Medical management of people who use illegal drugs: new report from the BMA

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There has been a great deal of debate about illicit drugs in recent weeks. Just before Christmas, we had the House Affairs Committee report, which highlighted the downward trend in recorded drug use over recent years. Earlier this week the All-Party Parliamentary Group for Drug Policy Reform published their report on legal highs, which recommended a number of fundamental policy changes.

The BMA Board of Science have now published a new report, which explores the role that medical professionals should play in dealing with illegal drugs and dependency.

The objectives of the report are to:

  • Encourage debate on the most effective approach to preventing and reducing the harms associated with illicit drug use and illicit drug-control policies, based on an independent and objective review of the evidence
  • Examine the role of the medical profession in preventing and reducing the harms associated with illicit drug use and policies for control of illicit drug use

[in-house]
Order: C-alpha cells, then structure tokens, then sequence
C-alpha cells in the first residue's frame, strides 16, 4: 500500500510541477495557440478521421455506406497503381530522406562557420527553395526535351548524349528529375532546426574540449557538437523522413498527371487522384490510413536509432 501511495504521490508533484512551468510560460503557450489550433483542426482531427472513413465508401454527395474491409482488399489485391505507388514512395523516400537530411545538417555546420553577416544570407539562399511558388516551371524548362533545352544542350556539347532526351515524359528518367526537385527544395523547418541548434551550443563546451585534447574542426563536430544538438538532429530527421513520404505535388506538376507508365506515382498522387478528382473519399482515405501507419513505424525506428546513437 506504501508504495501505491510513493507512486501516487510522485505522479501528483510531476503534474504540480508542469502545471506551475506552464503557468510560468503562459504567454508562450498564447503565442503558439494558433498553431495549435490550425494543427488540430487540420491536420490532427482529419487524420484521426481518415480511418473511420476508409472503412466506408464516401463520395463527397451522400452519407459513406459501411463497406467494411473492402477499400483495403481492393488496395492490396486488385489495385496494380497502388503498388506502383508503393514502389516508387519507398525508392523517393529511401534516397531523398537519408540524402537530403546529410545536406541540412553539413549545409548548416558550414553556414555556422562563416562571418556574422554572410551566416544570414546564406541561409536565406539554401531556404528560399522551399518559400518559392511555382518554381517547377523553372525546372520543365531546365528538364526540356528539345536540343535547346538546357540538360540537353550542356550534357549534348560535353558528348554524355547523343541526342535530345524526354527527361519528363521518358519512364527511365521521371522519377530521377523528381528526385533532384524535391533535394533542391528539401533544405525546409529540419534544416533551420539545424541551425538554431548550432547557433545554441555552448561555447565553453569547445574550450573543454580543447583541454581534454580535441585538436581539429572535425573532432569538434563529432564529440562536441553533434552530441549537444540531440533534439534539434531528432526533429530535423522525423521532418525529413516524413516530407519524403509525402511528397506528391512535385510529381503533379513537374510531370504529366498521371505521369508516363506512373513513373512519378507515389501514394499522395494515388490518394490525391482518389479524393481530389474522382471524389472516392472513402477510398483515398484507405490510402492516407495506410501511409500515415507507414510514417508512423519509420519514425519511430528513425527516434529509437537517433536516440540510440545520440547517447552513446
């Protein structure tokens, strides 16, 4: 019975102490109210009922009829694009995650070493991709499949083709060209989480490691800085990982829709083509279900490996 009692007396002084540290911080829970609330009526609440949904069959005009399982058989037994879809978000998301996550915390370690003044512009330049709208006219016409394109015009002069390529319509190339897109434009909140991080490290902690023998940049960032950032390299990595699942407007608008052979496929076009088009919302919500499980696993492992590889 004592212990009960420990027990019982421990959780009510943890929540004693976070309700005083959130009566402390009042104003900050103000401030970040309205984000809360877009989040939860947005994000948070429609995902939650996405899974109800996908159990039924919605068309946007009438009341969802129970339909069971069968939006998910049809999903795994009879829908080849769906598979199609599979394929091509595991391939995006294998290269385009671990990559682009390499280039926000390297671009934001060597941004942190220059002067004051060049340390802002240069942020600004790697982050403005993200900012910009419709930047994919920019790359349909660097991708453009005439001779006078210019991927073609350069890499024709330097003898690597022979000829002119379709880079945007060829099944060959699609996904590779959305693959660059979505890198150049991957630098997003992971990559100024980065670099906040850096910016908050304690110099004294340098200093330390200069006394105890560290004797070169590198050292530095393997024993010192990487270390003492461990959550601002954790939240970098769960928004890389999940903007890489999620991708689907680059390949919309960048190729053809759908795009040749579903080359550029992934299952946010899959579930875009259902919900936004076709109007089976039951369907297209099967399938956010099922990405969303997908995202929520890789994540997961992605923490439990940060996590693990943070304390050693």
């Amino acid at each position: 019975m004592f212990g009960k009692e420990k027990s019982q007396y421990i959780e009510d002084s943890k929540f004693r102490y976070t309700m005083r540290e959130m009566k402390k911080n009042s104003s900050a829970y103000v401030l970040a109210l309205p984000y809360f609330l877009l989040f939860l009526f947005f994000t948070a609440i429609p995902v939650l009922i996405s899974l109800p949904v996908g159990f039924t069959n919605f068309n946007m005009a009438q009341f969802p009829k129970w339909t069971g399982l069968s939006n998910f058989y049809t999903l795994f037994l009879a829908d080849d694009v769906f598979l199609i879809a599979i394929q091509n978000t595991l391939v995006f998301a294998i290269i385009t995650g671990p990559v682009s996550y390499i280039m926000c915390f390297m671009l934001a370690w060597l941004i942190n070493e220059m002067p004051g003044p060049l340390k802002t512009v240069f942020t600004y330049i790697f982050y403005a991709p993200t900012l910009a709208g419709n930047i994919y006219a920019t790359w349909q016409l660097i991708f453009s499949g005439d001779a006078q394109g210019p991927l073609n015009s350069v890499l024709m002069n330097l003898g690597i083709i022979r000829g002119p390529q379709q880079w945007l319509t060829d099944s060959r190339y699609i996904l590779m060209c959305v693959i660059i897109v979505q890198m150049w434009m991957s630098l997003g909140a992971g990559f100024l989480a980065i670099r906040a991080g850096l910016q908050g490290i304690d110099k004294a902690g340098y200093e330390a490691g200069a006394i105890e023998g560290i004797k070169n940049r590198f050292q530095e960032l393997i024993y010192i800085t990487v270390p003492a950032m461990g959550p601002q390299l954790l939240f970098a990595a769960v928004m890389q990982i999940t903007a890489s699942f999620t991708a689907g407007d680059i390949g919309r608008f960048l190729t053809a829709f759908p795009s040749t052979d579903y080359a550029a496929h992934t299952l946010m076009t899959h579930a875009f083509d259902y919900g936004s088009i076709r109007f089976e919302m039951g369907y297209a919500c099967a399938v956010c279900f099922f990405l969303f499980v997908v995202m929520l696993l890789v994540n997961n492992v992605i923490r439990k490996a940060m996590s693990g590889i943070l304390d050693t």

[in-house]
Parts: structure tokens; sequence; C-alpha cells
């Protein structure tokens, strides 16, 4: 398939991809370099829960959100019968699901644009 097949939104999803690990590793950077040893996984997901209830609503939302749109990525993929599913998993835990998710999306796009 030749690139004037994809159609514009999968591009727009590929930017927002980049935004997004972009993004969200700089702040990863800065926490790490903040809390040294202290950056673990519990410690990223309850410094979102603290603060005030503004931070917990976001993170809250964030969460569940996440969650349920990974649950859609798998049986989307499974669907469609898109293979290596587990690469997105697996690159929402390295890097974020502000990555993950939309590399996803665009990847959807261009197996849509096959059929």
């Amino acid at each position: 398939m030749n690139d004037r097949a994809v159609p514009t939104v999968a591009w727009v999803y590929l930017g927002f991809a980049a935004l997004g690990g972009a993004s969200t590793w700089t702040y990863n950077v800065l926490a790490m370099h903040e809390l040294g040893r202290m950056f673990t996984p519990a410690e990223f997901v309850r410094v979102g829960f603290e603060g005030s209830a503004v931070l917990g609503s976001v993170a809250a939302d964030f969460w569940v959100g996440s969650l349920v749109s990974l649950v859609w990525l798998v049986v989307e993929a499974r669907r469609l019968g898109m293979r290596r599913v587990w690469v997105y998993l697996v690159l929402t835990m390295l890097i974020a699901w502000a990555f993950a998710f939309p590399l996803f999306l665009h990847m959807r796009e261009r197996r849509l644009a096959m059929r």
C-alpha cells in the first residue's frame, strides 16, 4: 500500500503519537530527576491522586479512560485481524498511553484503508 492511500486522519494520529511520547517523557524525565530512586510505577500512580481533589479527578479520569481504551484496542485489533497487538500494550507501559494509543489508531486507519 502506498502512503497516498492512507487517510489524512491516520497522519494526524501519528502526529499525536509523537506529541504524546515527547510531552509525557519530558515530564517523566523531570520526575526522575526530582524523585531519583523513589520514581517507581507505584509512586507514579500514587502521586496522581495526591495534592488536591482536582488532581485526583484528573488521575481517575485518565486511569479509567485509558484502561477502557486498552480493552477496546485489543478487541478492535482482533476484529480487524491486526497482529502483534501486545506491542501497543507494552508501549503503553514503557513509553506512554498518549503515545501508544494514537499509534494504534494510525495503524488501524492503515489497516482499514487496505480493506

• Encourage debate and dialogue between the medical profession and policy makers, legislators, the police, service providers and academics who have knowledge and expertise in this area.

Professor Averil Mansfield, chair of the BMA Board of Science, has introduced the report by saying:

We believe that addiction to illegal drugs is a medical condition that needs to be treated like any other illness. It’s important to remember that no one sets out to be addicted to drugs and a simplistic moralistic approach may not be helpful.

The substantial report (341 pages) examines the scale of illicit drug use in the UK and the burden it has on individuals and society as a whole.

Drug policy is discussed in detail, especially the harms associated with the prohibitionist legal framework controlling drug use.

Prevention programmes are explored and a significant amount of space is given to the medical management of heroin addiction and secondary health harms, as well as the role that healthcare professionals can play in managing drug dependency in the criminal justice system.

Links

Executive summary – Drugs of dependence: the role of medical professionals (PDF). BMA Board of Science, Jan 2013.

Drugs of dependence: the role of medical professionals (PDF). BMA Board of Science, Jan 2013.

Drugs: Breaking the Cycle: Ninth Report of Session 2012–13 (PDF). House of Commons Home Affairs Committee, 3 Dec 2012.

Towards a Safer Drug Policy: Challenges and Opportunities arising from ‘legal highs’. Report of an Inquiry into new psychoactive substances (PDF). All-Party Parliamentary Group for Drug Policy Reform, 14 Jan 2013.

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